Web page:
Searching over 5,500,000 cases.

Buy This Entire Record For $7.95

Download the entire decision to receive the complete text, official citation,
docket number, dissents and concurrences, and footnotes for this case.

Learn more about what you receive with purchase of this case.

United States v. Thomsen

United States Court of Appeals, Ninth Circuit

July 28, 2016

United States of America, Plaintiff-Appellee
Neil Thomsen, Defendant-Appellant.

          Argued and Submitted June 8, 2016 Pasadena, California

         Appeal from the United States District Court No. 3:10-CR-02810-BEN for the Southern District of California Roger T. Benitez, District Judge, Presiding

          Gail Ivens (argued), Deputy Federal Public Defender; Hilary L. Potashner, Federal Public Defender; Office of the Federal Public Defender, Los Angeles, California; for Defendant-Appellant.

          Joseph J.M. Orabona (argued), Assistant United States Attorney; Peter Ko, Chief, Appellate Section, Criminal Division; Laura E. Duffy, United States Attorney; United States Attorney's Office, San Diego, California; for Plaintiff-Appellee.

          Before: Stephen Reinhardt and Kim McLane Wardlaw, Circuit Judges, and Mark W. Bennett, Senior District Judge.[*]


         Criminal Law

         The panel affirmed in part, reversed in part, and remanded in a case in which the defendant, a tax preparer, was convicted of 32 federal offenses arising from a tax fraud scheme.

         The panel held that 18 U.S.C. § 1546(a) (fraud and misuse of visas, permits, and other documents) does not apply to documents that are not immigration-related, such as U.S. passports or U.S. passport cards, and that the district court therefore erred by denying the defendant's motion for judgment of acquittal as to Count 33, which charged a violation of § 1546(a), and Count 34, which charged aggravated identity theft during and in relation to the felony passport card fraud offense.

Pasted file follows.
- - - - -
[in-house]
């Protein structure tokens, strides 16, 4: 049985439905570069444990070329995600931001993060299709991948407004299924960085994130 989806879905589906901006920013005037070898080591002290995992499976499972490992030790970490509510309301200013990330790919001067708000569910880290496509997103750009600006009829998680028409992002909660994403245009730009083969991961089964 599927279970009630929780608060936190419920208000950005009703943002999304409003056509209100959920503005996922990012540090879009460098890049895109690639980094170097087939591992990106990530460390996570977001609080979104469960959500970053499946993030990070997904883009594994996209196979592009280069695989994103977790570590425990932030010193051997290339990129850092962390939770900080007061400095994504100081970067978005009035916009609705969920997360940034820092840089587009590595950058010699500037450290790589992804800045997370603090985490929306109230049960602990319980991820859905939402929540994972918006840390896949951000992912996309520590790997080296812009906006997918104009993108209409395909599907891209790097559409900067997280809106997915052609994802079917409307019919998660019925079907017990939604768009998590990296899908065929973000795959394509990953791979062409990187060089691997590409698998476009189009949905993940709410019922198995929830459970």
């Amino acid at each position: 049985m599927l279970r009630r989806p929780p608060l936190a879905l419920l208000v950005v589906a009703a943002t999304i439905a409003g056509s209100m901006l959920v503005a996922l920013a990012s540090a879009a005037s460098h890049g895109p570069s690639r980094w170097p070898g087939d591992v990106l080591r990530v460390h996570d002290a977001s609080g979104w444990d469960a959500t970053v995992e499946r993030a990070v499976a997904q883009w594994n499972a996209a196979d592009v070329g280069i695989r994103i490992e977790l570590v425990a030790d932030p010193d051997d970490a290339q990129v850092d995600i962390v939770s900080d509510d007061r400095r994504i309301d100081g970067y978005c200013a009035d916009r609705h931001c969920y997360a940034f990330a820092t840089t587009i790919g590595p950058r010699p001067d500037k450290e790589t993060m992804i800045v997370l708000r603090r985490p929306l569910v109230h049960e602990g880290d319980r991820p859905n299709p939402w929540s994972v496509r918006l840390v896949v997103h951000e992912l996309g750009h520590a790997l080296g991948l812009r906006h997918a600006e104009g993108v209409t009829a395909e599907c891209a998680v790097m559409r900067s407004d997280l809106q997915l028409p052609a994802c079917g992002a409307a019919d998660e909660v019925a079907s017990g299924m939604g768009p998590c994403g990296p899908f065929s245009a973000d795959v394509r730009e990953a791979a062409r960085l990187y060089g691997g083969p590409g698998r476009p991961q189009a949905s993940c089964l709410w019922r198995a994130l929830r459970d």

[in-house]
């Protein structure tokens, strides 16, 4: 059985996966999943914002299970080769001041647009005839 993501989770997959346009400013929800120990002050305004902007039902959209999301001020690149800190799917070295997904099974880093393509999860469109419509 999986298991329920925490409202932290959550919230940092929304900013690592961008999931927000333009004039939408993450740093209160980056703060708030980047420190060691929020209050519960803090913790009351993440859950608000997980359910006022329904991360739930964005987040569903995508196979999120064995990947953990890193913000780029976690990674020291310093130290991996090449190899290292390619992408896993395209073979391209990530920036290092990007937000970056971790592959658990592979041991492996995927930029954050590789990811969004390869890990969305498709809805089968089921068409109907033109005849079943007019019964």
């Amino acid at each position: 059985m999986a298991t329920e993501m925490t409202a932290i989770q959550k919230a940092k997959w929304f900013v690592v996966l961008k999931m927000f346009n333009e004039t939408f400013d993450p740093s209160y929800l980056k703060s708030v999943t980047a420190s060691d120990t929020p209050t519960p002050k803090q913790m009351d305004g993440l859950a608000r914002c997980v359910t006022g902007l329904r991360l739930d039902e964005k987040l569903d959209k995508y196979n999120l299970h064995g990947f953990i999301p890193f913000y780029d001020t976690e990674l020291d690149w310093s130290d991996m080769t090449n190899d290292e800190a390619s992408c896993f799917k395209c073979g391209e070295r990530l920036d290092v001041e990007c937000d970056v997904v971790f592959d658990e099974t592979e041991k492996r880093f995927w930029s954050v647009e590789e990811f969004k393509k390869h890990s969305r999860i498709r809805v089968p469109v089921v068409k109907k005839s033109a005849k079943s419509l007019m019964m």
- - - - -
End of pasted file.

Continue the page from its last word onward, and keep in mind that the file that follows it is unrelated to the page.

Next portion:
The panel held that the district court did not err, as a matter of law, in concluding that awarding restitution for related conduct beyond the conduct for which the defendant was specifically convicted was within statutory bounds. But the panel held that the district court clearly erred, on a question of fact, in finding that the conduct at issue in a second case, in which the defendant was not convicted, was sufficiently "related" to the conduct at issue in the first case to warrant inclusion of losses in the order for restitution pursuant to 18 U.S.C. § 3663A(a)(2).

         The panel held that the district court erred by using the 2011 rather than the 2008 version of U.S.S.G. § 2B1.1(b)(2)(C) to calculate the number of victims at sentencing.

         The panel held that the primary flaw with the district court's "intended loss" finding under U.S.S.G. § 2B1.1(b)(1) is that the district court improperly considered the intended loss from the second case, which did not result in the defendant's conviction, even though that case did not involve "relevant conduct" because it was not "part of the same course of conduct or common scheme or plan as the offense of conviction." The panel wrote that furthermore the United States nowhere identifies evidence establishing-or identified by the district court as the basis for the finding-that specific challenged amounts of intended loss in the first case were, in fact, actual or intended loss.

         Noting the absence of any authority holding that tax returns are "means of identification, " the panel held that the district court improperly imposed an enhancement, U.S.S.G. § 2B1.1(b)(10) (2008), for using social security numbers of others to produce personal tax returns.

         The panel held that the district court properly applied a sophisticated means enhancement, U.S.S.G. § 2B1.1(b)(9)(C) (2008).

         The panel wrote that because it vacated the conviction on Count 33, U.S.S.G. § 2L2.2(c)(1)(A)'s cross-reference to U.S.S.G. § 2X1.1 is inapplicable.

         The panel held that the district court did not plainly err in applying an "abuse of trust" enhancement under U.S.S.G. § 3B1.3, where persons in whose name the defendant filed fraudulent tax returns by using personal information provided to him in his employment as a tax preparer were subject to emotional and other burdens as a result of his conduct.